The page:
What Is a Boxed Bed?
A boxed bed, commonly known as a bed-in-a-box or mattress-in-a-box, is a mattress which is compressed, sealed in plastic, rolled, and fitted into a box for shipping by regular package carriers such as FedEx and UPS. Since 2014, the proportion of mattresses boxed for shipment has been growing. For the current crop of young adults, the way to shop for mattresses is online, and the product is usually a boxed bed. We can call this the Boxed Bed Trend.
We use the term “boxed bed” for several reasons: (1) to avoid confusion of other brands with BedInABox, (2) to include both “bed-in-a-box” and “mattress-in-a-box”, (3) it is simpler to write and say, and (4) to cover foundations and adjustable bases which are now disassembled and shipped in boxes, accompanying the mattresses or separately. We are not alone in using “boxed bed” for a mattress-in-a-box. An Internet search will show several sites using the same term, probably for the same reasons.
The term “bed-in-a-box” originates with Bill Bradley in Johnson City, Tennessee. He heard of Magniflex in Italy compressing mattresses and shipping them in duffel bags. He used his experience as a machinist to build a machine to compress, wrap, and roll a mattress, Instead of putting it into a bag as Magniflex did, he put it into a box. He called this a “bed in a box” and named his company BedInABox.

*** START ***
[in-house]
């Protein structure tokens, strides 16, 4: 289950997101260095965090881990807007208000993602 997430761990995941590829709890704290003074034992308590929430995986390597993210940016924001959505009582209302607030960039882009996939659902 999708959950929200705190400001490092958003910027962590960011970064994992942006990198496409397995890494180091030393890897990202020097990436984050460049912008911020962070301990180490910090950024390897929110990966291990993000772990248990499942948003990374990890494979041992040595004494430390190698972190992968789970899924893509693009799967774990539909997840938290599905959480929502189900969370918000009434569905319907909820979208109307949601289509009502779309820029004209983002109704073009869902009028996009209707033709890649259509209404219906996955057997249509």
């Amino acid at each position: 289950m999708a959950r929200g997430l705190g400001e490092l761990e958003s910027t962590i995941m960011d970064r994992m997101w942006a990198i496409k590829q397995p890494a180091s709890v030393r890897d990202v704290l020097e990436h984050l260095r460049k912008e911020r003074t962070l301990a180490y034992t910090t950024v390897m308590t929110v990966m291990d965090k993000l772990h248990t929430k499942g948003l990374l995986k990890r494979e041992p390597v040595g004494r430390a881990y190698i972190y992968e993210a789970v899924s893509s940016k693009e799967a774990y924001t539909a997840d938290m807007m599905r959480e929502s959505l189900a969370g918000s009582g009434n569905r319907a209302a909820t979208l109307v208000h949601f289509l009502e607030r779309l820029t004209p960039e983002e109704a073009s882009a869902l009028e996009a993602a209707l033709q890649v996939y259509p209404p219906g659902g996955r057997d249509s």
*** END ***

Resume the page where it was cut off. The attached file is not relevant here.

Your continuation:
That was in 2006. BedInABox was successful (and still is), but didn’t shake up the mattress industry. Bradley expanded his market by selling online, which became his only sales outlet, but this venue – still something of a novelty at the time – would change eight years later with the introduction of Casper and Yogabed. These two start-up companies plus Tuft & Needle (started two years earlier) astounded the mattress world with their huge volumes of sales. Since then, sales of boxed beds have more than doubled.
Boxed beds sold online have become so common and well known that many people think that all mattresses sold online are boxed beds. Some also think that the only place to buy a boxed bed is online.
However, there are very many mattresses sold online which are not compressed and fitted into boxes, but are shipped as fully expanded mattresses. This includes mattresses by Saatva. Also, there are online mattress-selling sites, such as US-Mattress, with all kinds of mattresses which are not boxed. Internet marketplaces, such as Amazon and Overstock, have facilitated the increase of boxed bed brands available online.
On the other hand, many boxed mattresses are sold in stores, and customers can take them home instead of arranging for delivery. To further add to the mix, several manufacturers of non-boxed mattresses sold in stores have added boxed beds to their line-ups.
A Multitude of Brands
At this time there are over 200 brands of boxed beds, including more than 100 by companies that started after Tuft & Needle in 2012 and Casper in 2014. Besides these, many established mattress companies have boxed beds, often under their own brands.
Table 1: Boxed Bed Brands by New Companies
|Boxed Beds by New Companies|
|This list is not all-inclusive|
|BedInABox (the original bed-in-a-box)|
|Tuft and Needle|
|Zinus has a wide variety of types and models, all boxed.|
|Textrade (a company in India)|
|Mattress-in-a-box (an Overstock exclusive made in China)|
|Zeopedic (made by Sinomax in China, sold by Big Lots)|